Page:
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Provencal Artichokes Stuffed with Goat Cheese and Tapenade

Provencal Recipe for Rosé season

When the first artichokes rose from my semi-dormant thistle bed, like Lazarus from the dead, I found excuse enough to search for any leftover rose bottles that may have escaped last summer’s debauchery to celebrate with. I walk out to my garden with nothing more than a simple lunch and a bottle of rosé on my mind. I blankly stared at my artichokes as if somehow they might reveal how they’d like to be prepared. Would it be slow cooked in a barigoule or perhaps just simply steamed with a hollandaise?  I stood in my garden for a long time, surrounded by an audience of fava beans, peas, lettuce, and mint who decided to join the debate. My basil, feeling left out and secluded, angrily voiced their opinion.

One glass of rosé quickly became two. And with that came the near-constant pining to be in Provence, perhaps living my life quietly in Daudet’s windmill, penning a manuscript of a simple, authentic life. The sentiment grew more visceral as the weather continued to warm. Dishes like tapenade, anchoïade (anchovy dip) and loup de mer (Mediterranean sea bass) grilled over dried fennel stems replaced the now tired repertoire of hearty winter dishes.

Wisps of smoke rose from the charcoal grill, perfuming the air with the heavenly scent of summer. A spring lamb, not yet eight weeks old, reclined joyously in a golden bath of olive oil and herbs. The favas, peas, lettuce, and mint played together in a pool of butter. Mounds of fresh basil, young garlic, and grated parmesan transformed themselves into emerald green pistou. Lunch was figuring itself out.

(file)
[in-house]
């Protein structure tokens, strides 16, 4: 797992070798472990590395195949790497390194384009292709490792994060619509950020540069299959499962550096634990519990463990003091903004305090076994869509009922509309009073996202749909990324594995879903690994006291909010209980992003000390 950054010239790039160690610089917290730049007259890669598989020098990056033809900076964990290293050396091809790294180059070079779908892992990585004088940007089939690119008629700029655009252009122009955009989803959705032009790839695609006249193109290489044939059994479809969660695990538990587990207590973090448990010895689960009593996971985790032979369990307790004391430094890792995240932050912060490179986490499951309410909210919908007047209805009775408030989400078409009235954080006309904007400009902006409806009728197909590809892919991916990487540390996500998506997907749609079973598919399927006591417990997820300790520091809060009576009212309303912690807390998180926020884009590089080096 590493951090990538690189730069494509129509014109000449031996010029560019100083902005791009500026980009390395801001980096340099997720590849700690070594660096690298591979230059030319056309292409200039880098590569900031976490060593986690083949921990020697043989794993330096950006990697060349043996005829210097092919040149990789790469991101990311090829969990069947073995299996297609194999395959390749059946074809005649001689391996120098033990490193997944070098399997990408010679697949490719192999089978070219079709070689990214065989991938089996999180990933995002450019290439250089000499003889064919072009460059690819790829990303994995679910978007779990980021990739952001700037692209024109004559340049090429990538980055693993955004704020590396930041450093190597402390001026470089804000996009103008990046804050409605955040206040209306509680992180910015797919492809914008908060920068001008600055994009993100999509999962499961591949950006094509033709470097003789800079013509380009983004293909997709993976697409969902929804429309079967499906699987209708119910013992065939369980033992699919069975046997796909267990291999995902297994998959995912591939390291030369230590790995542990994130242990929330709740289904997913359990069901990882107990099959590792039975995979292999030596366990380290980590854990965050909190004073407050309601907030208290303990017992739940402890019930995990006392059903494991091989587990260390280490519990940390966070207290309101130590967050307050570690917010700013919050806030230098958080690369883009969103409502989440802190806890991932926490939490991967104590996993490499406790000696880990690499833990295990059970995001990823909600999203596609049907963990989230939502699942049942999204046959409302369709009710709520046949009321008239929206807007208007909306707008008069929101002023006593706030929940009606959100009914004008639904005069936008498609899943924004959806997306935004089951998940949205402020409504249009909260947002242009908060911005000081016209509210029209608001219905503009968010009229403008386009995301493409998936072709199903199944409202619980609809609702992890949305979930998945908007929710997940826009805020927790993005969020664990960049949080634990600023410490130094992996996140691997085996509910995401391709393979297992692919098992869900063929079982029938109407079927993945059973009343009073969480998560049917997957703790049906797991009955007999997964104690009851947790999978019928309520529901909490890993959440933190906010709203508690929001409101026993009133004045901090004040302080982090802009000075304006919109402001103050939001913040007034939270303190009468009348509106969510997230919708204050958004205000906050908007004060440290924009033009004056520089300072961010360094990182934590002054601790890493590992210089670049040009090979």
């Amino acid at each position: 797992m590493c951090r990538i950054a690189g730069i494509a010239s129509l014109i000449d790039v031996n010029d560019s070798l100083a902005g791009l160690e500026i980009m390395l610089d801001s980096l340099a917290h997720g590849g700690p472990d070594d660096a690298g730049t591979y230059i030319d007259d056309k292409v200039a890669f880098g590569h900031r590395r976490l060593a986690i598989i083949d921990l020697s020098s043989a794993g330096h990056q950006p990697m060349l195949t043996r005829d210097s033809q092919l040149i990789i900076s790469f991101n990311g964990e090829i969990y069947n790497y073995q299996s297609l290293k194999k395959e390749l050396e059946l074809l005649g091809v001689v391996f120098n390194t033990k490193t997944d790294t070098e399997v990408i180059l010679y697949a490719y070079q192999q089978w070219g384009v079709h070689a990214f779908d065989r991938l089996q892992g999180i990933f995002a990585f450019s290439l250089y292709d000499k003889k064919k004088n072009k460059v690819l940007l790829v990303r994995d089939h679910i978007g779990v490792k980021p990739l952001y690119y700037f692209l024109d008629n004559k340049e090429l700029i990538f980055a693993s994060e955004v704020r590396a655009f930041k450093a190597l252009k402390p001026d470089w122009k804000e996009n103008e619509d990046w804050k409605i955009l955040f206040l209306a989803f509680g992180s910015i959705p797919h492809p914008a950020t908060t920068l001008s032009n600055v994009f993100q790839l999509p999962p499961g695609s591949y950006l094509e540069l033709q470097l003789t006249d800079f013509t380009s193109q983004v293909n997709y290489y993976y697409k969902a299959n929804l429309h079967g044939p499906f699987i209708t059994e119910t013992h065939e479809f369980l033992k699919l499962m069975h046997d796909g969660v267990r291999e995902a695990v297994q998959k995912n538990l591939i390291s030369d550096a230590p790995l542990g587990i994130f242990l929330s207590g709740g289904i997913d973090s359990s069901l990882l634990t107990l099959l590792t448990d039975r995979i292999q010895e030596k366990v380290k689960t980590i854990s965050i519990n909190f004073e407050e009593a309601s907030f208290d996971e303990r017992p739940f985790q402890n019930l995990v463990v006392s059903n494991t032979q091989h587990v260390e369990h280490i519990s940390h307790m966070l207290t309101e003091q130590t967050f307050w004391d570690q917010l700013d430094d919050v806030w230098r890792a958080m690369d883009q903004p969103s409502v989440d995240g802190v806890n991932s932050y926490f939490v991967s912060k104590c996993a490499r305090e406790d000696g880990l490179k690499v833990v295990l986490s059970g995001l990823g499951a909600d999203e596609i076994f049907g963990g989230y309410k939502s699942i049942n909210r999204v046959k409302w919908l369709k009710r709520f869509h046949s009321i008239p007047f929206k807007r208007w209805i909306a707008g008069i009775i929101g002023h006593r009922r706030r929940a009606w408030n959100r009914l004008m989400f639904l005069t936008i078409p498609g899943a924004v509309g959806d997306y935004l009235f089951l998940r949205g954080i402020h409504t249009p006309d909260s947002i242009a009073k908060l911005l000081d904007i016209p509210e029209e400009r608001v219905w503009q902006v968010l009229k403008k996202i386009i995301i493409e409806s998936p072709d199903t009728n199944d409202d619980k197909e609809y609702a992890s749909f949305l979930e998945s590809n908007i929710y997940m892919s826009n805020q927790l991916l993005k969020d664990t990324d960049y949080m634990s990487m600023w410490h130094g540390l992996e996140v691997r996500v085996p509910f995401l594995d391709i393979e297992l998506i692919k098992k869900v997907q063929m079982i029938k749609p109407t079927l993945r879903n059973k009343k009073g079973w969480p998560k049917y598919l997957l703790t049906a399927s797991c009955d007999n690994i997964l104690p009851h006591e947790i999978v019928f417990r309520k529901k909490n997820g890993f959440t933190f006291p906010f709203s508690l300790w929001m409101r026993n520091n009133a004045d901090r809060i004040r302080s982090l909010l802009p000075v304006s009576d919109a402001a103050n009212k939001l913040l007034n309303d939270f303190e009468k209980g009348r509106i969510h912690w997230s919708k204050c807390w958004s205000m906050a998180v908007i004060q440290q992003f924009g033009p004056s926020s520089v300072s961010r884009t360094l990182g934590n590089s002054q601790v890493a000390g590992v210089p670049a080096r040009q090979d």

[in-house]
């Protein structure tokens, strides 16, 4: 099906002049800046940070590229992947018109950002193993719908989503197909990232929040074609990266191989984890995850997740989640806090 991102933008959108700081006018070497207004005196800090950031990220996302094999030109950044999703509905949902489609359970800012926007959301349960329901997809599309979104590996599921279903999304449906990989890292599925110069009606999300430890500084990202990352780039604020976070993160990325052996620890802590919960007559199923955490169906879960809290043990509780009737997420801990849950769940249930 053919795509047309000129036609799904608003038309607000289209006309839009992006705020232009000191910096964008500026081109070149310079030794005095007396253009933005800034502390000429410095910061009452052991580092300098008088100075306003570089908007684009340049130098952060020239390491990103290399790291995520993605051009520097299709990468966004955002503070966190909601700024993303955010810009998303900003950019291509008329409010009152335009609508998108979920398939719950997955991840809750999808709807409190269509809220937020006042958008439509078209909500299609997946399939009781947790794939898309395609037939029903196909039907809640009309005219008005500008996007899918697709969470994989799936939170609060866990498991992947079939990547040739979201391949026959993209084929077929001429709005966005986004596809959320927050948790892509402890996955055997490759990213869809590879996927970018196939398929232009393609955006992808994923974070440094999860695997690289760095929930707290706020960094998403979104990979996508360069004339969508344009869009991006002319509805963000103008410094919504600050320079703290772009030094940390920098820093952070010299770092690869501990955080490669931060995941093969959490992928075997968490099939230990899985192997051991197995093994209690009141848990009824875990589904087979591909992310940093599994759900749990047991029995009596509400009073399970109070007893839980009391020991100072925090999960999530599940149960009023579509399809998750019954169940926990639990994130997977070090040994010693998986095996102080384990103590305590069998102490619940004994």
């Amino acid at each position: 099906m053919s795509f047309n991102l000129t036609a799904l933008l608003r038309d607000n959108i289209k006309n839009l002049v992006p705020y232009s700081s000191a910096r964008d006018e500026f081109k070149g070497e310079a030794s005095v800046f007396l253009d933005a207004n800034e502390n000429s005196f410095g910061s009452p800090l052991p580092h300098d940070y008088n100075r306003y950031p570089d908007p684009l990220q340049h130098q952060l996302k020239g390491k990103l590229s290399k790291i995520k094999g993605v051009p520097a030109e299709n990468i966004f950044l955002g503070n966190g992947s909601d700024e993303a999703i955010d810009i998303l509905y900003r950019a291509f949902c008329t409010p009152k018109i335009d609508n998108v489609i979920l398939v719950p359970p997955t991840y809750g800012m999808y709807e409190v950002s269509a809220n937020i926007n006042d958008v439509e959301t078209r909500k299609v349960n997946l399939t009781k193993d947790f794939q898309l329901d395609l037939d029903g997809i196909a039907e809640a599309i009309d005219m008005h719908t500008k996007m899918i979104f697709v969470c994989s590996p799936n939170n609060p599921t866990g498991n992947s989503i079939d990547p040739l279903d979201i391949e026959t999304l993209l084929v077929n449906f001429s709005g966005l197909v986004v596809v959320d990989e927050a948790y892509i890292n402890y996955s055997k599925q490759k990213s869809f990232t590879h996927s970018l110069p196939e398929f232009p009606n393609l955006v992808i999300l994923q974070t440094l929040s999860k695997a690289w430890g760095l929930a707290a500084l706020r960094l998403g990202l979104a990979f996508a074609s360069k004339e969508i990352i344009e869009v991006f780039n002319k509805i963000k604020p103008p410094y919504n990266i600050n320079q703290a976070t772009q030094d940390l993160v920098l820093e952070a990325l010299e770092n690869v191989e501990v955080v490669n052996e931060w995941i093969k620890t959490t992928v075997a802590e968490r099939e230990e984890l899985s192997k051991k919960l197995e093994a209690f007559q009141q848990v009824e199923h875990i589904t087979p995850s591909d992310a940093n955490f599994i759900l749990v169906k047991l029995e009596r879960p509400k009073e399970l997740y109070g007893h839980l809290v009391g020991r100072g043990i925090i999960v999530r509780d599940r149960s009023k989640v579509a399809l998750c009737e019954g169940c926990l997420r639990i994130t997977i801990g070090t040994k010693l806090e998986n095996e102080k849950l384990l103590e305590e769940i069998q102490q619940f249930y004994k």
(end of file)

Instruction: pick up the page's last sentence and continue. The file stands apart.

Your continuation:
A second glass easily became three. I trimmed off the gruff exterior armour of my artichokes, revealing their tender purplish leaves who hid shyly in the shadows of my kitchen. The empty cavities are filled with fresh, tangy goat cheese and a spoonful of just-made black olive tapenade. A thin sheaf of pancetta provided the formal dress for the artichokes to wear to the table. Together, the lamb and artichokes danced on the hot grill, filling my nostrils with the scents only a lonely shepherd could smell while grilling his dinner over the dried garrigue under a starry sky.

Oh, to be in Provence once again.

Provencal Artichokes Goat Cheese Tapenade Recipe

Artichokes Stuffed with Goat Cheese and Tapenade

blankChef François de Mélogue
The combination of fresh artichokes, goat cheese and tapenade translates into "Provence in a bite" to be enjoyed with some chilled rosé.
Prep Time 20 minutes
Cook Time 30 minutes
Total Time 50 minutes
Course Side Dish
Cuisine French, Provencal
Servings 2 people


Prepping the Artichokes:

  • 4 Young Artichokes just picked from your garden or market fresh
  • 2 tbsp Olive Oil preferably from the Vallée des Baux
  • 1 Bay Leaf
  • 1 tsp Herbes de Provence
  • ¼ cup Rosé
  • 2 cup Water

Finishing the Artichokes:

  • 4 tbsp Fresh Goat Cheese